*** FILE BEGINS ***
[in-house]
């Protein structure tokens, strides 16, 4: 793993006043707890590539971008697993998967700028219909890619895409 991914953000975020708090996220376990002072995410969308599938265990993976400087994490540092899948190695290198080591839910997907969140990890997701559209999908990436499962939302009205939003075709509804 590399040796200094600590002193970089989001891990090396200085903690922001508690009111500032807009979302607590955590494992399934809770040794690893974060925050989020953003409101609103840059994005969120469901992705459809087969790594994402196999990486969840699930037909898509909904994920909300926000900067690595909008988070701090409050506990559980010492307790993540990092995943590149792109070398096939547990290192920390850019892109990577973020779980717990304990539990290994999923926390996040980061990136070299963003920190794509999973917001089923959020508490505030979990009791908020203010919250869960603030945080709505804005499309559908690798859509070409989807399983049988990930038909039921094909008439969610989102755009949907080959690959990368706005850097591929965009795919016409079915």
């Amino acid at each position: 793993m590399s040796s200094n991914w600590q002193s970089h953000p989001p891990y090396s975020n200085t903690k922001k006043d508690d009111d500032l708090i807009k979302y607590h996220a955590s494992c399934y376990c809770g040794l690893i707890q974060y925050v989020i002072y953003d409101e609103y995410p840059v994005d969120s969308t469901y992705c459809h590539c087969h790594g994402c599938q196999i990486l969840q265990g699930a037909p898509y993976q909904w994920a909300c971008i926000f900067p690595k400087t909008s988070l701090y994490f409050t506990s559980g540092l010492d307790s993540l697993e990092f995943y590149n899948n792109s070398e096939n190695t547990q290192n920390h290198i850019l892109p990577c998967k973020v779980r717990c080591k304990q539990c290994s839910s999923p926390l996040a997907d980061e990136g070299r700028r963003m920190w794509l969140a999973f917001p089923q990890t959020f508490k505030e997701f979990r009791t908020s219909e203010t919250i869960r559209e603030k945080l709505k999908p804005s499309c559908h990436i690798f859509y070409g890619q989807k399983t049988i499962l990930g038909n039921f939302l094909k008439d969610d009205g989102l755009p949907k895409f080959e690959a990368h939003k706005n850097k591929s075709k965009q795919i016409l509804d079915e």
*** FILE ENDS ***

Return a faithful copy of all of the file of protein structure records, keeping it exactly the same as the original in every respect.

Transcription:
[in-house]
């Protein structure tokens, strides 16, 4: 793993006043707890590539971008697993998967700028219909890619895409 991914953000975020708090996220376990002072995410969308599938265990993976400087994490540092899948190695290198080591839910997907969140990890997701559209999908990436499962939302009205939003075709509804 590399040796200094600590002193970089989001891990090396200085903690922001508690009111500032807009979302607590955590494992399934809770040794690893974060925050989020953003409101609103840059994005969120469901992705459809087969790594994402196999990486969840699930037909898509909904994920909300926000900067690595909008988070701090409050506990559980010492307790993540990092995943590149792109070398096939547990290192920390850019892109990577973020779980717990304990539990290994999923926390996040980061990136070299963003920190794509999973917001089923959020508490505030979990009791908020203010919250869960603030945080709505804005499309559908690798859509070409989807399983049988990930038909039921094909008439969610989102755009949907080959690959990368706005850097591929965009795919016409079915």
């Amino acid at each position: 793993m590399s040796s200094n991914w600590q002193s970089h953000p989001p891990y090396s975020n200085t903690k922001k006043d508690d009111d500032l708090i807009k979302y607590h996220a955590s494992c399934y376990c809770g040794l690893i707890q974060y925050v989020i002072y953003d409101e609103y995410p840059v994005d969120s969308t469901y992705c459809h590539c087969h790594g994402c599938q196999i990486l969840q265990g699930a037909p898509y993976q909904w994920a909300c971008i926000f900067p690595k400087t909008s988070l701090y994490f409050t506990s559980g540092l010492d307790s993540l697993e990092f995943y590149n899948n792109s070398e096939n190695t547990q290192n920390h290198i850019l892109p990577c998967k973020v779980r717990c080591k304990q539990c290994s839910s999923p926390l996040a997907d980061e990136g070299r700028r963003m920190w794509l969140a999973f917001p089923q990890t959020f508490k505030e997701f979990r009791t908020s219909e203010t919250i869960r559209e603030k945080l709505k999908p804005s499309c559908h990436i690798f859509y070409g890619q989807k399983t049988i499962l990930g038909n039921f939302l094909k008439d969610d009205g989102l755009p949907k895409f080959e690959a990368h939003k706005n850097k591929s075709k965009q795919i016409l509804d079915e």